Rebel Nell Transforms Chipped Graffiti into Stunning Jewelry

Maker News
Rebel Nell Transforms Chipped Graffiti into Stunning Jewelry

Amy Peterson is the cofounder of Rebel Nell, a social enterprise in Detroit dedicated to employing, educating, and empowering women. And, oh yeah, they also make distinctive jewelry — rings, necklaces, and cufflinks created from scavenged chips of graffiti. It’s an important maker model: using a popular maker skill, jewelry making, as the center of gravity for an organization that provides not just employment, but also financial literacy and other resources to impoverished women in local shelters who are trying to transition to more independent lives.

Amy Peterson
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Where did the idea for Rebel Nell come from?

I moved to Detroit to pursue a career in sports law (I work for the Detroit Tigers currently) and lived next door to a shelter. I often talked with the women there, and I was inspired by who they are, what they went through, how they wanted to make life changes not only for themselves, but for their families. I thought, what can I do to help them?

At first I thought about financial classes, offering education so the women don’t end up back in the shelter. I realized we needed to do more. These women need jobs. How do we create jobs? We thought out the social mission before we came up with the product.

That’s a different model from many startups.

Right. We reversed the usual process. We wanted to provide jobs and education for women, and we needed to come up with a product to support the classes and resources.

What product ideas did you consider?

[Co-founder] Diana Russell and I love Detroit. We wanted our product to be Detroit-centric. We flirted with making jewelry from tires or bricks. Then one day I was out running and saw graffiti that had fallen on to the ground. It had a unique look. I took it home and started playing around with it and got the idea for jewelry. Diana and I spent about four months prototyping the pieces before we started making it on our own.

Had you made jewelry before?

I took jewelry-making classes when I was in law school and had a small jewelry-making business, mostly beadwork. Diana had taken silversmithing classes. When we were first starting out, we partnered with Lauren Yellen who had graduated with a silversmithing degree. I give her credit for helping our product evolve. We actually recently hired her to handle our product research and development.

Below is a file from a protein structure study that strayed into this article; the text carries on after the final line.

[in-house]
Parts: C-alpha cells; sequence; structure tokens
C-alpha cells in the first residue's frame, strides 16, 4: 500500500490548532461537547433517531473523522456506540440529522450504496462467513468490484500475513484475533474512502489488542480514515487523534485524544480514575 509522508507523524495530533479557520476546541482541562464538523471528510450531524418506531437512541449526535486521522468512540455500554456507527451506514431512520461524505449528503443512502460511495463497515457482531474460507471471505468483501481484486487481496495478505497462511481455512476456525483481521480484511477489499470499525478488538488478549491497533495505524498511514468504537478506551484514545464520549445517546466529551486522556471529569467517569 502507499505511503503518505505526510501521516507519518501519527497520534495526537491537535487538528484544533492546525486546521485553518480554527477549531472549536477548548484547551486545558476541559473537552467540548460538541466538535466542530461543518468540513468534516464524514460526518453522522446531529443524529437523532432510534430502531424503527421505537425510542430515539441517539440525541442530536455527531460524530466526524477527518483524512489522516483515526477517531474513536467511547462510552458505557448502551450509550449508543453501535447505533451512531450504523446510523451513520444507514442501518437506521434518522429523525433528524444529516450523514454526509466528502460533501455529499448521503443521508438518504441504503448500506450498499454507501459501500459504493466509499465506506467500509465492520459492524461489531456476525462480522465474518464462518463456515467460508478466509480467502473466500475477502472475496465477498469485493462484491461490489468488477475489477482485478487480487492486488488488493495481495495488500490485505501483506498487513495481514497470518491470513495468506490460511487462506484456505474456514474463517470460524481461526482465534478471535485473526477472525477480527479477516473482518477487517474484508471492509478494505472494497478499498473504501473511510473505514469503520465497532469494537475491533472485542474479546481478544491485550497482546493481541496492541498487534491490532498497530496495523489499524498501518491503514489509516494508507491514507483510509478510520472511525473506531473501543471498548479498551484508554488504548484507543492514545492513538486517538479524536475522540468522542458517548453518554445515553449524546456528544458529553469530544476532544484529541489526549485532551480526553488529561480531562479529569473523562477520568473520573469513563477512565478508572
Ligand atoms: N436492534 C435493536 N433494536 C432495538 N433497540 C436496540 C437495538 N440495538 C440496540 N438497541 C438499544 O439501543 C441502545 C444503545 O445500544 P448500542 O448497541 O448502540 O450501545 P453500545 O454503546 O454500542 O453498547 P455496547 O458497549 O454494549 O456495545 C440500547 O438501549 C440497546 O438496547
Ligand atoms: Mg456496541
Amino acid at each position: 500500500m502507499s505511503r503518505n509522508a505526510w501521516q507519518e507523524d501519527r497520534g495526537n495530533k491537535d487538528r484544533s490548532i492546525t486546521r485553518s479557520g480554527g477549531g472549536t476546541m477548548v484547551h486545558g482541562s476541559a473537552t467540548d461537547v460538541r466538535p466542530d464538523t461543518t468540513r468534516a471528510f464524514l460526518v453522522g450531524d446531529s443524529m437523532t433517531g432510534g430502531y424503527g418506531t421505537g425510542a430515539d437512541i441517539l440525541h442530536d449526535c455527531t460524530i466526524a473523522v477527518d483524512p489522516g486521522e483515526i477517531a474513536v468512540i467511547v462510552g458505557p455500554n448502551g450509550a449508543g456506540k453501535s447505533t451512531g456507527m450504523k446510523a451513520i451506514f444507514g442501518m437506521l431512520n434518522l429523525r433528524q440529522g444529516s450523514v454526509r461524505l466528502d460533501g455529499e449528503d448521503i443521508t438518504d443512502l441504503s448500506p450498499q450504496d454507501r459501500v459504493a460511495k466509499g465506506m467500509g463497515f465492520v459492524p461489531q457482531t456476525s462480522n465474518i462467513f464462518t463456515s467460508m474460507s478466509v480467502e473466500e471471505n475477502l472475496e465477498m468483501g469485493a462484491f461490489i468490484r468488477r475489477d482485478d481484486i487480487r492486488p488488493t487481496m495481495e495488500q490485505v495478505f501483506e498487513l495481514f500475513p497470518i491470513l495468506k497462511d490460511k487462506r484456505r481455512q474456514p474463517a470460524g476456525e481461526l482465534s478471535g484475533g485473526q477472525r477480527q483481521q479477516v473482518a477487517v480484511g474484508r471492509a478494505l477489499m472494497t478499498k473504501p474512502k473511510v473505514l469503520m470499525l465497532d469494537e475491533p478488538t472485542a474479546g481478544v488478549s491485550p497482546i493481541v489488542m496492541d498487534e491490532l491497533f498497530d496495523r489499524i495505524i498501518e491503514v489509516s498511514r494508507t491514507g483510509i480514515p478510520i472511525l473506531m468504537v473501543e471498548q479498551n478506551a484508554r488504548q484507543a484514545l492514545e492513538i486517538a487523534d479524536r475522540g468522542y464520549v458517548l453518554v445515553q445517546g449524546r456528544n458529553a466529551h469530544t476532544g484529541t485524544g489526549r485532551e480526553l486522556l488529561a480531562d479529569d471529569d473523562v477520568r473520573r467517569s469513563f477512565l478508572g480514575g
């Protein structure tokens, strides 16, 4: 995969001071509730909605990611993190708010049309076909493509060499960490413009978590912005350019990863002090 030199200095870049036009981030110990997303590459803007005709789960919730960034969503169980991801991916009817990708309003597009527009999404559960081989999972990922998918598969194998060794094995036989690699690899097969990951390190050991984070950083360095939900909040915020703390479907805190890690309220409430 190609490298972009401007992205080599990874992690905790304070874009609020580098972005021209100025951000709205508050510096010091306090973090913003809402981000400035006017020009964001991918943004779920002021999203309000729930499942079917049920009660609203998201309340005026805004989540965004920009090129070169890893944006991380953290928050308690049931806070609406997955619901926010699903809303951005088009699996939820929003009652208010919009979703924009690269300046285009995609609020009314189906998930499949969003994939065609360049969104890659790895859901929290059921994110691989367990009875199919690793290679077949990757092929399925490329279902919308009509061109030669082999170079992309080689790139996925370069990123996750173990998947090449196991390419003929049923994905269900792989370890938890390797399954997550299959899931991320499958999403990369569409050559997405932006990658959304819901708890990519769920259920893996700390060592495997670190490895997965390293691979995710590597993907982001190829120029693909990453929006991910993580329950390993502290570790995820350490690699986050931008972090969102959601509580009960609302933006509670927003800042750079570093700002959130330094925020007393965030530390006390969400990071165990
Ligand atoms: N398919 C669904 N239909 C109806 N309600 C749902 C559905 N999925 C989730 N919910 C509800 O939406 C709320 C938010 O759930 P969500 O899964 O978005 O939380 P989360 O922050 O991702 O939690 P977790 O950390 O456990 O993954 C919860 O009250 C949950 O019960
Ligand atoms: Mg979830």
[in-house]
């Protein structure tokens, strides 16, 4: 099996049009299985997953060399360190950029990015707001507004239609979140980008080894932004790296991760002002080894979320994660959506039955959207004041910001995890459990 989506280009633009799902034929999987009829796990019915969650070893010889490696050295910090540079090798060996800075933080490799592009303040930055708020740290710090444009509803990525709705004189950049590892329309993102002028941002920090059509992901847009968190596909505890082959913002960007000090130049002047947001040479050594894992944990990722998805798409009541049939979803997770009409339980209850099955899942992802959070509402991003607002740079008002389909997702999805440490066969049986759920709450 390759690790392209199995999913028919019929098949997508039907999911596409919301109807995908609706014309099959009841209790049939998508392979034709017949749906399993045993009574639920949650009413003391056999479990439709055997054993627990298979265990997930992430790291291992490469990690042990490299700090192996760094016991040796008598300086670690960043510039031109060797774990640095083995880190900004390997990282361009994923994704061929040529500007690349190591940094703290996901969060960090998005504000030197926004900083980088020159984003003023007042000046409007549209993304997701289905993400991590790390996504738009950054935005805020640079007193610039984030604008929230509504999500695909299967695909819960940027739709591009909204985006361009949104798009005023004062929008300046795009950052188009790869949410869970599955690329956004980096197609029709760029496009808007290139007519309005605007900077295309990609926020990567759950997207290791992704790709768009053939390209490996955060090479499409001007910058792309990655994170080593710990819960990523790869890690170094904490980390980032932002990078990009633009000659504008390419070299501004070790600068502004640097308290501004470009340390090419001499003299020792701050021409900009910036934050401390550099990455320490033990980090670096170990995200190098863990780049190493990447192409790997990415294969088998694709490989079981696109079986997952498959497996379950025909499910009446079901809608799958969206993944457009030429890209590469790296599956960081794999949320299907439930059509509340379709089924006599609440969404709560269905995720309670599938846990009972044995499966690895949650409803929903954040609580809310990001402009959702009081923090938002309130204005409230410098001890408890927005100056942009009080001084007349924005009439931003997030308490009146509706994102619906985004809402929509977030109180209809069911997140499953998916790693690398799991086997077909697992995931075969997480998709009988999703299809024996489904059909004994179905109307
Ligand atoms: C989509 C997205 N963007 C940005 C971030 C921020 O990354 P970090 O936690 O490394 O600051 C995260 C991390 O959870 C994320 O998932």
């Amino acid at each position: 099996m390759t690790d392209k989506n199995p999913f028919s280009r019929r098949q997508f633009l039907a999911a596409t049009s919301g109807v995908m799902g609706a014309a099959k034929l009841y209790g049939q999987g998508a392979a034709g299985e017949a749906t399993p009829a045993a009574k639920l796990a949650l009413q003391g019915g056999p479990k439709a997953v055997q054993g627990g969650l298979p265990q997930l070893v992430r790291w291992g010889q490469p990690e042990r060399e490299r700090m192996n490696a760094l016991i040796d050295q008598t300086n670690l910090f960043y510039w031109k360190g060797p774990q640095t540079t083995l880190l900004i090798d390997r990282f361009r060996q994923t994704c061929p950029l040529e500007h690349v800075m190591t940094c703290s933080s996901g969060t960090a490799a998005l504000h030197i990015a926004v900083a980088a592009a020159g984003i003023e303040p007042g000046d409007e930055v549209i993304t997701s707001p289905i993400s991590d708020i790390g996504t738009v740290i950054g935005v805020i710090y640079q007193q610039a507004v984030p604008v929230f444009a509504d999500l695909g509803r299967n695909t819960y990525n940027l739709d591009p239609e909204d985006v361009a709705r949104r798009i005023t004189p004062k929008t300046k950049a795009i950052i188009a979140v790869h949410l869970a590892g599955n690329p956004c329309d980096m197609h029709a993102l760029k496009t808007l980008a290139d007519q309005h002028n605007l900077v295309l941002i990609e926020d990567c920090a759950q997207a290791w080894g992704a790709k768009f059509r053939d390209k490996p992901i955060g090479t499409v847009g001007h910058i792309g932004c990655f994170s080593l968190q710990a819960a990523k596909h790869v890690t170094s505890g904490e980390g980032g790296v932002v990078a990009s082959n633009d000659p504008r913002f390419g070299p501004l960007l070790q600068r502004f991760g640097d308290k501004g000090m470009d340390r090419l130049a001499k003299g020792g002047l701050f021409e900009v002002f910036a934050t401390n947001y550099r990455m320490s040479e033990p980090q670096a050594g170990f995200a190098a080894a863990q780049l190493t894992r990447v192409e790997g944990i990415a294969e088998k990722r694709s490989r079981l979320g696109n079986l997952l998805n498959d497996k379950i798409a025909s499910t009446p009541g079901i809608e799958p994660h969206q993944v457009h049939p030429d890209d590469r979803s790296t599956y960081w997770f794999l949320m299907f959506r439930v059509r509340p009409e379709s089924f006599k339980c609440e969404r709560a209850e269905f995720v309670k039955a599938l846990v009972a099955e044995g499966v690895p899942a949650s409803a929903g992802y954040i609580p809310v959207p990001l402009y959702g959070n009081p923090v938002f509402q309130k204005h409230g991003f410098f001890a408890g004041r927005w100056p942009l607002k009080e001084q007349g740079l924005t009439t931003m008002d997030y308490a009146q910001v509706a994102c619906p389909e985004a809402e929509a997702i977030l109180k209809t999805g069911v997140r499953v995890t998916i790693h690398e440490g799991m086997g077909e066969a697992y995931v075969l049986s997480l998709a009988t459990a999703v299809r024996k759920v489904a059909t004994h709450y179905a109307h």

Tell me about the process.

How we process the graffiti, to reveal all the colors of the graffiti, is a trade secret. Each piece is made up of many different layers, which we’re able to expose. We plate it in silver and then put a resin on top to protect it and bring out its shine. We stamp our logo on the back, loop a silver chain through it and out the door it goes!

Starting a business is hard enough. What was it like launching a startup with a social mission?

There are many challenges! You’re operating a business, but the social mission is what’s most important. You have to find a way to balance the mission with the business — for us, that was how to balance the education with production. Obviously if we don’t have sales, we can’t help the women that we serve.
Sometimes we’re heavier on one side than we are on the other, depending on the time of the year and the seasons. But we always reflect back on our mission, to make sure that we’re doing what we set out to do — helping disadvantaged women reach financial independence.

Any special considerations when setting up a social enterprise business?

We’re set up as an L3C — a limited low-profit liability company, which is an option available in about a dozen states. We’ve also started a non-profit arm to support our educational classes.

As a lawyer, do you have any advice to makers who are thinking about setting up their business as a non-profit?

It really depends on their business model. I always suggest to speak to people who will give you free advice, through small business community groups or organizations, to figure out what is the best structure for them. It’s always great to get the advice of an attorney or accountant too. I tell people that the first year or so will be challenging, but it’s worth it to see the long-term impact on the lives of others, and to see the fruits of your labor have meaning.

What do you look for in your hiring process?